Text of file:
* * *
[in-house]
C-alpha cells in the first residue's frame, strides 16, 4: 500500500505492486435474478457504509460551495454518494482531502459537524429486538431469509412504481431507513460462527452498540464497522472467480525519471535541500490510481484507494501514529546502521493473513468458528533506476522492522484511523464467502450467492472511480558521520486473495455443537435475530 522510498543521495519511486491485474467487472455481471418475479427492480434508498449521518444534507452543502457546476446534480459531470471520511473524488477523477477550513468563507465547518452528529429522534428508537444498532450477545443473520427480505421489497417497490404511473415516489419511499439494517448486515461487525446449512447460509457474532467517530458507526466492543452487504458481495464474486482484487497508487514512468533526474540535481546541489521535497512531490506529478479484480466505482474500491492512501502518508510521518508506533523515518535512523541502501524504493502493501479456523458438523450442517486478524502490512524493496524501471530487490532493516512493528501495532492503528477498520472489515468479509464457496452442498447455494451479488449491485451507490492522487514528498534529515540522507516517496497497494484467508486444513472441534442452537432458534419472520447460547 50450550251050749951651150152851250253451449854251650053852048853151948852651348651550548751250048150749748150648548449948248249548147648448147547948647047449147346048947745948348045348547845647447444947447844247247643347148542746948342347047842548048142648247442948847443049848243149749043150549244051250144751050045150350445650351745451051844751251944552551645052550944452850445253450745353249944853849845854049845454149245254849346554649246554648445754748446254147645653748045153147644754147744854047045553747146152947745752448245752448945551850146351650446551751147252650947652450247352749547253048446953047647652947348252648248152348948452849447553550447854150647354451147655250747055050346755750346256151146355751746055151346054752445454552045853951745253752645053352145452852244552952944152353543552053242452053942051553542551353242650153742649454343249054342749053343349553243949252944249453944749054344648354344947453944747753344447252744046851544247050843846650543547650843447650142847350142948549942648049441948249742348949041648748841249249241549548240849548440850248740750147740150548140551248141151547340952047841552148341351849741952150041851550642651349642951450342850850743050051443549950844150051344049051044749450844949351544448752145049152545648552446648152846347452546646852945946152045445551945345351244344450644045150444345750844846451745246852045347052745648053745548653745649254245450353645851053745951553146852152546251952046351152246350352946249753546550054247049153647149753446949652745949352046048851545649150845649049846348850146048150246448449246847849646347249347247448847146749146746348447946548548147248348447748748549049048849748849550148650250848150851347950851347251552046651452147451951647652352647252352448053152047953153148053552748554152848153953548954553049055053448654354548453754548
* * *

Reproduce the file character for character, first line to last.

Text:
[in-house]
C-alpha cells in the first residue's frame, strides 16, 4: 500500500505492486435474478457504509460551495454518494482531502459537524429486538431469509412504481431507513460462527452498540464497522472467480525519471535541500490510481484507494501514529546502521493473513468458528533506476522492522484511523464467502450467492472511480558521520486473495455443537435475530 522510498543521495519511486491485474467487472455481471418475479427492480434508498449521518444534507452543502457546476446534480459531470471520511473524488477523477477550513468563507465547518452528529429522534428508537444498532450477545443473520427480505421489497417497490404511473415516489419511499439494517448486515461487525446449512447460509457474532467517530458507526466492543452487504458481495464474486482484487497508487514512468533526474540535481546541489521535497512531490506529478479484480466505482474500491492512501502518508510521518508506533523515518535512523541502501524504493502493501479456523458438523450442517486478524502490512524493496524501471530487490532493516512493528501495532492503528477498520472489515468479509464457496452442498447455494451479488449491485451507490492522487514528498534529515540522507516517496497497494484467508486444513472441534442452537432458534419472520447460547 50450550251050749951651150152851250253451449854251650053852048853151948852651348651550548751250048150749748150648548449948248249548147648448147547948647047449147346048947745948348045348547845647447444947447844247247643347148542746948342347047842548048142648247442948847443049848243149749043150549244051250144751050045150350445650351745451051844751251944552551645052550944452850445253450745353249944853849845854049845454149245254849346554649246554648445754748446254147645653748045153147644754147744854047045553747146152947745752448245752448945551850146351650446551751147252650947652450247352749547253048446953047647652947348252648248152348948452849447553550447854150647354451147655250747055050346755750346256151146355751746055151346054752445454552045853951745253752645053352145452852244552952944152353543552053242452053942051553542551353242650153742649454343249054342749053343349553243949252944249453944749054344648354344947453944747753344447252744046851544247050843846650543547650843447650142847350142948549942648049441948249742348949041648748841249249241549548240849548440850248740750147740150548140551248141151547340952047841552148341351849741952150041851550642651349642951450342850850743050051443549950844150051344049051044749450844949351544448752145049152545648552446648152846347452546646852945946152045445551945345351244344450644045150444345750844846451745246852045347052745648053745548653745649254245450353645851053745951553146852152546251952046351152246350352946249753546550054247049153647149753446949652745949352046048851545649150845649049846348850146048150246448449246847849646347249347247448847146749146746348447946548548147248348447748748549049048849748849550148650250848150851347950851347251552046651452147451951647652352647252352448053152047953153148053552748554152848153953548954553049055053448654354548453754548